This Japanese troupe of 10 drummers combines a sense of drama and strong percussion, producing the most “physical” form of music – Taiko drumming. Using instruments such as a hug kettle drum, side drum, and the tambour, Yamato’s drumming ranges from the delicate patter of raindrops to hammered-out rolling thunder to a slowed-down heartbeat. Yamato combines drums with the timpani, flute, and colorful, authentic Japanese costumes for an evening of highly charged rhythm.
means “the fearless headlong rush into life of the young or newly
born.” The word Yakara also caries the meaning of “friends having the same
station or ability in life.” In the Kansai region, the word is used for
“vigorous and robust young people.” This piece, therefore,
expresses the dynamism of young people, their foolish audacity, and their sense
of community and fellowship.
Instrumentation: One O-okedo, one Okedo-daiko, one Miya-daiko, and one Shime-daiko
REKKA: Originally written in 2002, this arrangement by Takeru Matsushita has been developing for sometime. The Tamashy Tour 2003 includes the debut of this composition. Two men compete with each other, each beating several kinds of Wadaiko drums. They play assiduously, each attempting to display his superior technique. In spite of there being only two musicians, a powerful tension and energy is created between them. Instrumentation: Three Shakus and two Sunn O-hirado-dailots (each 1 meter in diameter), One Ahaku and Seven Sunn Miya-daikos (each 50 centimeters in diameter), one Shime-daiko, one Okedo-daiko, and one Kane.
HAYATE: The instrument used in this music is called “Tsugaru-syamisen.” It is a
traditional Japanese instrument, appreciated for its particular ability to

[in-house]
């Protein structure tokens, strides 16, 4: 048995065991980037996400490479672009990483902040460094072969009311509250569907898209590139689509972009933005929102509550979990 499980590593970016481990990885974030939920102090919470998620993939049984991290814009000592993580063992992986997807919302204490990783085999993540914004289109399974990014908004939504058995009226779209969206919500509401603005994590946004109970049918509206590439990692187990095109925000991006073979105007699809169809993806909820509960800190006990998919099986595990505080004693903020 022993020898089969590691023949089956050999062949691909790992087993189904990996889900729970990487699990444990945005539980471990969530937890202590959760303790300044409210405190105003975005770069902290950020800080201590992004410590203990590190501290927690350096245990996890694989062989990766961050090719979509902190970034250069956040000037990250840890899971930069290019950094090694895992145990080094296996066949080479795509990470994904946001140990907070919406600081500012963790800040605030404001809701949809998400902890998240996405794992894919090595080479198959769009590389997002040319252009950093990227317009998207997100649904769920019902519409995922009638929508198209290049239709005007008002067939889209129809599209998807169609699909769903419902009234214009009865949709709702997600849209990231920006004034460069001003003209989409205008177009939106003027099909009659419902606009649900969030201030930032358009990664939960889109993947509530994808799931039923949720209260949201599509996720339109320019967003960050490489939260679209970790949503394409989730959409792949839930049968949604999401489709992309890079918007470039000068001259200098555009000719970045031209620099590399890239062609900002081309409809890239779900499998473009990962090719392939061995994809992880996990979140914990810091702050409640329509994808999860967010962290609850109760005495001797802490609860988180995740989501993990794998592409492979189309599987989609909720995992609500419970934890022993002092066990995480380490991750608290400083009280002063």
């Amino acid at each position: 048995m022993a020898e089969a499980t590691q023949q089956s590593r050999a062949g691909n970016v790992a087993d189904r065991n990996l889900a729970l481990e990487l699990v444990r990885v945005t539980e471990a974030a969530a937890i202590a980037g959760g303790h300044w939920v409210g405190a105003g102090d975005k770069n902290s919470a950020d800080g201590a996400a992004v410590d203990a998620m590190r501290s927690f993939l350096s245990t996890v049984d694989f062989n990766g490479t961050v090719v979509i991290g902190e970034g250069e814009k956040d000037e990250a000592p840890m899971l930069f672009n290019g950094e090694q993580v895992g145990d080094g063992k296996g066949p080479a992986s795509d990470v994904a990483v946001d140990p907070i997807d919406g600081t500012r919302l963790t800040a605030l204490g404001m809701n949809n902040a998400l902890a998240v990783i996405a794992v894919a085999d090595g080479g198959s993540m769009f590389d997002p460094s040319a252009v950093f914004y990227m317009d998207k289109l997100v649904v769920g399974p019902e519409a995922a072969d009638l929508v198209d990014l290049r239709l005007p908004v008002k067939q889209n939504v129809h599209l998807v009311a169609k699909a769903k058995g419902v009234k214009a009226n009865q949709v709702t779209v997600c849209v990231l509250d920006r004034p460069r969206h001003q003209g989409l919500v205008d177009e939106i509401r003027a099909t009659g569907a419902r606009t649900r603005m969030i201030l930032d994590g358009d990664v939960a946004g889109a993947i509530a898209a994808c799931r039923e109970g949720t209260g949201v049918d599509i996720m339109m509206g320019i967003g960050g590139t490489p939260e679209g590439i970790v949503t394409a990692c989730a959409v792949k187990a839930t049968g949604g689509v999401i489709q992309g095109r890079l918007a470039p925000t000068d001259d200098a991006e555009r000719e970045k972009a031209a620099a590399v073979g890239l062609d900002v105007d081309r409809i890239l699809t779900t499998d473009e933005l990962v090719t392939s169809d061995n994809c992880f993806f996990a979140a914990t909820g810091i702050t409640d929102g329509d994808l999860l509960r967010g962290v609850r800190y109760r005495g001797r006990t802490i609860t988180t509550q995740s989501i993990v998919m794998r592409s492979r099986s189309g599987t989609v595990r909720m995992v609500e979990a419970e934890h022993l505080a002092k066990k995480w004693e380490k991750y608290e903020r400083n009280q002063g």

express harsh winter winds. Yet, at the same time, it can convey a certain kindness and warmth.
Thus, this instrument expresses all kinds of wind qualities, and their contact
with human life.
Instrumentation: One Futoza-syamisen, one Okedo-daiko, and one Shime-daiko.
RAKUDA: Rakuda is a term coined by the merging
of two Chinese characters: “Tanoshii,” meaning “joyful,”
and “Utu,” meaning “to hit.” The comic piece conjures
amusing animals that are associated with the sound of the “Rakuda.”
It is a typical Japanese way of performing, using a style called “Katsugioke.”
Instrumentation: Three Shakus, one O-hirado-daiko, one Katsugi-okedo-daiko, one Shime-daiko, and one Chappa.
TAMASHY: This Wadaiko piece was created especially for the Tamashy Tour 2003. The highlight
of this arrangement is the appeal of the “One Beat” O-daiko and the
sculptures beauty of the backs of the performers who beat the drums with such
speed that it seems to break down the conventions of traditional O-daiko
performance. The whispering Tamashy resounds with the gentle tones of the Kokyu
set against the harder rhythms of three O-daiko drums and a shifting human
Instrumentation: One O-hirado-daiko, one O-okedo-daiko, one Shime-daiko, one Dora, one Kokyu, and human voice.
piece is performed with only five Shime-daikos. It requires tremendous
concentration, because the drummers’ technical precision and synchronized
breathing ultimately determine the musical harmony. Like the horizon at dawn,
the drummer feels the energy grow in his body as a prelude to the start of
Instrumentation: Five Shime-daikos.
Wadaiko piece is composed of three movements. Four Shaku O-daikos convey the
rumbling Earth, while the Koto expresses gentler thoughts. Aozora is a prayer:
as a new day dawns, people gather to worship the rising sun, passing their time
there regardless of the promise of benediction, For them, this moment is like a
breeze blowing through their busy lives, lifting their minds and hearts in
prayer to the sun shining in a patch of blue sky.
Instrumentation: Four shaku O-daikos, one O-okedo-daiko, one _hirado-daiko, one Miya-daiko, one Okedo-daiko, one Shime-daiko, one Dora, one Koto, one Kane, one chappa, one Shinobue, and human voice.